It’s probably a good thing to be reminded now and then that not every Christian conservative in the country has sold their soul to Republican tribalism and several of them have stepped up to blast Sarah Palin for her hideous declaration that if she were in charge, waterboarding is how she would “baptize” terrorists. Here’s Joe Carter of The Gospel Coalition:
In our attempts to dehumanize our enemy we end up becoming less than human ourselves. It would be a Pyrrhic victory to save civilization and lose our humanity
We must never hesitate to defend our culture, our future, and our lives against those who seek to destroy us. The liberal cosmopolitan elite appeal to tolerance and understanding in the face of such an enemy is suicidal. However, the right-wing populist position, which is willing to face up to and address the evil of terrorism, fails to understand the ramifications of becoming like the enemy by dehumanizing them.
The truly Christian position is to never forget that evil comes not just from the actions of “terrorists” or “enemies” but from the heart of fallen, sacred yet degraded, human beings. If we are to preserve our own humanity we must not forget that our enemy differs from us in degree, not in kind.
I would point out that this whole idea of a “liberal cosmopolitan elite” who favors “tolerance and understanding” of terrorists is one gigantic straw man. Here’s Rod Dreher:
OK, stop. Not only is this woman, putatively a Christian, praising torture, but she is comparing it to a holy sacrament of the Christian faith. It’s disgusting — but even more disgusting, those NRA members, many of whom are no doubt Christians, cheered wildly for her…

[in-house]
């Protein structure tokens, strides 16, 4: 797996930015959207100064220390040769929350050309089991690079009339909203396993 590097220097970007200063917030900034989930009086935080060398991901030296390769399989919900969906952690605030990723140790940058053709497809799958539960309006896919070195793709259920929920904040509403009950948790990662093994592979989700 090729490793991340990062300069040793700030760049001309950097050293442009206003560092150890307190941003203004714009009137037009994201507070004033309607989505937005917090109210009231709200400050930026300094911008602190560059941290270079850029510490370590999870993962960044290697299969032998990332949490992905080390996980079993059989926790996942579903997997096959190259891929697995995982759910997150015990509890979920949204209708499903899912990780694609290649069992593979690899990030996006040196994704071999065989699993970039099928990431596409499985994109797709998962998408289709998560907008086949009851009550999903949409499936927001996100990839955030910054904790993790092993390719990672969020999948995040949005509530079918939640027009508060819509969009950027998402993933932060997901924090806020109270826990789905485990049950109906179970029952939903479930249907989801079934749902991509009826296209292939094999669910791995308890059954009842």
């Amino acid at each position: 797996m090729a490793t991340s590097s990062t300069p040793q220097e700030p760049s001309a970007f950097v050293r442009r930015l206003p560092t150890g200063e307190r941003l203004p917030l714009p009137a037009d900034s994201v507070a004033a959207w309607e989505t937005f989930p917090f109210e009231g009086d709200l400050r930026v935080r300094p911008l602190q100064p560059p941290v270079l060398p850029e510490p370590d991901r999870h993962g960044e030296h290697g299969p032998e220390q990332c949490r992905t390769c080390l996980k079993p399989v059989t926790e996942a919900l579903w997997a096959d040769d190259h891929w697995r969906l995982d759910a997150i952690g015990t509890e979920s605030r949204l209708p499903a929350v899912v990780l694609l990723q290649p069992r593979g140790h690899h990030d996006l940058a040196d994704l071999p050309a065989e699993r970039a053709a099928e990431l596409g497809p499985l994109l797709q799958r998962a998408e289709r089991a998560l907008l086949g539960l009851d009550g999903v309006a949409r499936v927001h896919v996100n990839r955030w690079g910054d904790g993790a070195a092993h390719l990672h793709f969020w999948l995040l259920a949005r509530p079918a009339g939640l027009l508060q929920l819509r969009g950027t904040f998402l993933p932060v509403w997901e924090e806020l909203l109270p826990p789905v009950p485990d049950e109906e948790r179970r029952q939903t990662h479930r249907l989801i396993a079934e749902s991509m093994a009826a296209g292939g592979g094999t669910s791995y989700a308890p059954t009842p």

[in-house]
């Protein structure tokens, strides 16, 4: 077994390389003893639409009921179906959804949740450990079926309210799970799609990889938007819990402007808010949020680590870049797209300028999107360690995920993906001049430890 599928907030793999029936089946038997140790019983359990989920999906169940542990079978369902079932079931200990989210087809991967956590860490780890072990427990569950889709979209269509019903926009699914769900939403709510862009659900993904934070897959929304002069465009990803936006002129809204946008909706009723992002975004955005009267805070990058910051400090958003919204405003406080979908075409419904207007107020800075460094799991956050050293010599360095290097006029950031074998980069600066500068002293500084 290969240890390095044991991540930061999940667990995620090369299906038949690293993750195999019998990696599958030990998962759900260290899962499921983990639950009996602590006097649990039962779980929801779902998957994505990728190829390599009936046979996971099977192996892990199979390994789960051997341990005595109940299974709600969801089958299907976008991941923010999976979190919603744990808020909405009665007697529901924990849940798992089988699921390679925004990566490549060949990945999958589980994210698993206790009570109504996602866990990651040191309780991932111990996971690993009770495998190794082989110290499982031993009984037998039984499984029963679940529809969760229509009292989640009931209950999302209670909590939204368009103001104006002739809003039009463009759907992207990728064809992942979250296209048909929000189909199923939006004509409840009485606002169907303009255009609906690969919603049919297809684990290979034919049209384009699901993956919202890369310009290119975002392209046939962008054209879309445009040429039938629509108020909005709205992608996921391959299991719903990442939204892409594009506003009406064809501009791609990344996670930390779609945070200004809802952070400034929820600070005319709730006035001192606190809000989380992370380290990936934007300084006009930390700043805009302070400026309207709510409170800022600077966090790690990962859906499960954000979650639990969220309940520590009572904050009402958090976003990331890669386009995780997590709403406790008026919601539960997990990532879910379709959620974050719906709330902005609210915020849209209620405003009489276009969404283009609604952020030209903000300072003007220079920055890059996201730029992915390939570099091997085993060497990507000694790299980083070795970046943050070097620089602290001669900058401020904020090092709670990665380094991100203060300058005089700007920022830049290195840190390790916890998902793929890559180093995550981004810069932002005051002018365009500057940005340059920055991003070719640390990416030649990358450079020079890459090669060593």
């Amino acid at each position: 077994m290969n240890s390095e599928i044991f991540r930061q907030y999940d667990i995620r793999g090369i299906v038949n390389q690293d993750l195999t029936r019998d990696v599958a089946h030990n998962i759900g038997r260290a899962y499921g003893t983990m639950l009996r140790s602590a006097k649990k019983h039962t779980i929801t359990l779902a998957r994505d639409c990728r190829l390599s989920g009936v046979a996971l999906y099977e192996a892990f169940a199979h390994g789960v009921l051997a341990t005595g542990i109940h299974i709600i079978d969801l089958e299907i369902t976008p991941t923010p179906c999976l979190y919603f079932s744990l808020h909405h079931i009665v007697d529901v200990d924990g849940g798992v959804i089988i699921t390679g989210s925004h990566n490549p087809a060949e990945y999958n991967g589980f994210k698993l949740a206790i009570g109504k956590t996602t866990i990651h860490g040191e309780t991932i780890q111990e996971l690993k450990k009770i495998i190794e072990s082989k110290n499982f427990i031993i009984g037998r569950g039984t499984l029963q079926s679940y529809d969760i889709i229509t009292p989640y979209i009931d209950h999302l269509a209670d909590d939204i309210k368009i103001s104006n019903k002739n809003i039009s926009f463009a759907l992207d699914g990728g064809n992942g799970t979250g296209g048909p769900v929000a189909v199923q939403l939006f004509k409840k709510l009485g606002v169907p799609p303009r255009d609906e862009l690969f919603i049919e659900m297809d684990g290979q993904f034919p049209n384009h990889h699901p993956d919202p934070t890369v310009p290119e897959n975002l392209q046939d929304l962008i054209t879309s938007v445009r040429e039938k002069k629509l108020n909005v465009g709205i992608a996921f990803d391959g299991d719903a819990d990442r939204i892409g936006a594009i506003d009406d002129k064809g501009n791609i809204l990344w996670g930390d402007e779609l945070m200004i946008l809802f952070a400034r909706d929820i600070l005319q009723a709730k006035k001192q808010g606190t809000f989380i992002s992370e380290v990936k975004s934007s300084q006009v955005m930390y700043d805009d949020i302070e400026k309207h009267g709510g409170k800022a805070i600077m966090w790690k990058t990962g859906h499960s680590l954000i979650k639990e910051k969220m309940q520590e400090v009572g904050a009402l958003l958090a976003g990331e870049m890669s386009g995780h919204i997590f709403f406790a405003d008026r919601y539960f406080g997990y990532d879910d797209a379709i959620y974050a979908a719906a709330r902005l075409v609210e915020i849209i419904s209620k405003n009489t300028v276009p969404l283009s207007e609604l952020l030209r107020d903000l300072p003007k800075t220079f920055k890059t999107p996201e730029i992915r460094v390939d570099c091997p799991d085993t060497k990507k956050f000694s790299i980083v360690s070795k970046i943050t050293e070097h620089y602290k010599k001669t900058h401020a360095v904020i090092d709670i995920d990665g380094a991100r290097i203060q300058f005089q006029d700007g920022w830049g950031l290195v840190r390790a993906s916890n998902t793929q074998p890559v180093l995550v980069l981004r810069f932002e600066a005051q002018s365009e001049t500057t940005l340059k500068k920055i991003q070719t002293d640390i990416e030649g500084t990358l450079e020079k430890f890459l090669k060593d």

Palin and all those who cheered her sacrilegious jibe ought to be ashamed of themselves. For us Christians, baptism is the entry into new life. Palin invoked it to celebrate torture. Even if you don’t believe that waterboarding is torture, surely you agree that it should not be compared to baptism, and that such a comparison should be laughed at. What does it say about the character of a person that they could make that joking comparison, and that so many people would cheer for it. Nothing good — and nothing that does honor to the cause of Jesus Christ.
If I thought that kind of hateful declaration and abuse of the Christian religion was what conservatism stood for, I wouldn’t be able to call myself a conservative. Some conservatives do stand for that. They’re wrong, and they should be called out on it — not because some liberal somewhere is going to be offended, but first and foremost because we Christians who identify as conservatives are appalled by it.
Torture — waterboarding being something reasonable people may consider to constitute it — is and should be a question of grave moral consequence for Christians, and is for any Catholic familiar with the Catechism. Palin wasn’t even just jokingly comparing a serious violation of human dignity into one of the most important transcendental recognitions of it – she was mounting an expansive defense of something near torture, on the grounds that our prisoners ”would obviously have information on plots,” and therefore ought to, apparently, be subjected to a horrible practice not as a morally necessary last resort but a habit of quotidian intimidation. There’s a word for that kind of practice: barbaric.
And finally, Andrew Sullivan:
A Christian who can equate the sacrament of baptism with a barbaric form of torture is not a Christian, whatever self-righteous blather she emits. And a former vice-presidential candidate who talks of “baptizing” Muslim terror suspects through waterboarding is handing al Qaeda a propaganda coup on a platter. She disgusts me. And what disgusts me even more is the rank cowardice of so many sane Republicans who for far too long have failed to take her on.
But here’s the thing: The very fact that Sarah Palin remains so popular on the American right means that these decent people are in the minority within their own political ideology.